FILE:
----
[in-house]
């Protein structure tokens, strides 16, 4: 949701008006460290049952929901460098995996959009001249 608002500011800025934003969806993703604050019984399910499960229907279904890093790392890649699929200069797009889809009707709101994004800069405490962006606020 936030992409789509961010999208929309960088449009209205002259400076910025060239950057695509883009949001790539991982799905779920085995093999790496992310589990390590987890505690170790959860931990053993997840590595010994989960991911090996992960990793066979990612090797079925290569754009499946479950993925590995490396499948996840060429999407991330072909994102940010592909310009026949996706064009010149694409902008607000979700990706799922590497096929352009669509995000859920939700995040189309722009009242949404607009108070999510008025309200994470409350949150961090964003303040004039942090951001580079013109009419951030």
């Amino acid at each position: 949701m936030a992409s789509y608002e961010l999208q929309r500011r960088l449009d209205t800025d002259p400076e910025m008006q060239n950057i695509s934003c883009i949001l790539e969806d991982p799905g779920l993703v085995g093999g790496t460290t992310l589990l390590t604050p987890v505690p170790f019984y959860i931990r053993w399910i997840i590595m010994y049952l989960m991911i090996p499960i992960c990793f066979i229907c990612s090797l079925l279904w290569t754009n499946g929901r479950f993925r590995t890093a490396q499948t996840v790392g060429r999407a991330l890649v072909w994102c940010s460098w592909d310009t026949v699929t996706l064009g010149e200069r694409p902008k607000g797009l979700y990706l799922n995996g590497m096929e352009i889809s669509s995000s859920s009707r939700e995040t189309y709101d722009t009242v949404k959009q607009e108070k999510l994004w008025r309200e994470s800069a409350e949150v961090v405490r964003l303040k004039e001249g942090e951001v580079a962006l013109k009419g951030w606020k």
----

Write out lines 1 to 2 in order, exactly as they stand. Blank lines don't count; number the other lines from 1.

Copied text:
[in-house]
């Protein structure tokens, strides 16, 4: 949701008006460290049952929901460098995996959009001249 608002500011800025934003969806993703604050019984399910499960229907279904890093790392890649699929200069797009889809009707709101994004800069405490962006606020 936030992409789509961010999208929309960088449009209205002259400076910025060239950057695509883009949001790539991982799905779920085995093999790496992310589990390590987890505690170790959860931990053993997840590595010994989960991911090996992960990793066979990612090797079925290569754009499946479950993925590995490396499948996840060429999407991330072909994102940010592909310009026949996706064009010149694409902008607000979700990706799922590497096929352009669509995000859920939700995040189309722009009242949404607009108070999510008025309200994470409350949150961090964003303040004039942090951001580079013109009419951030």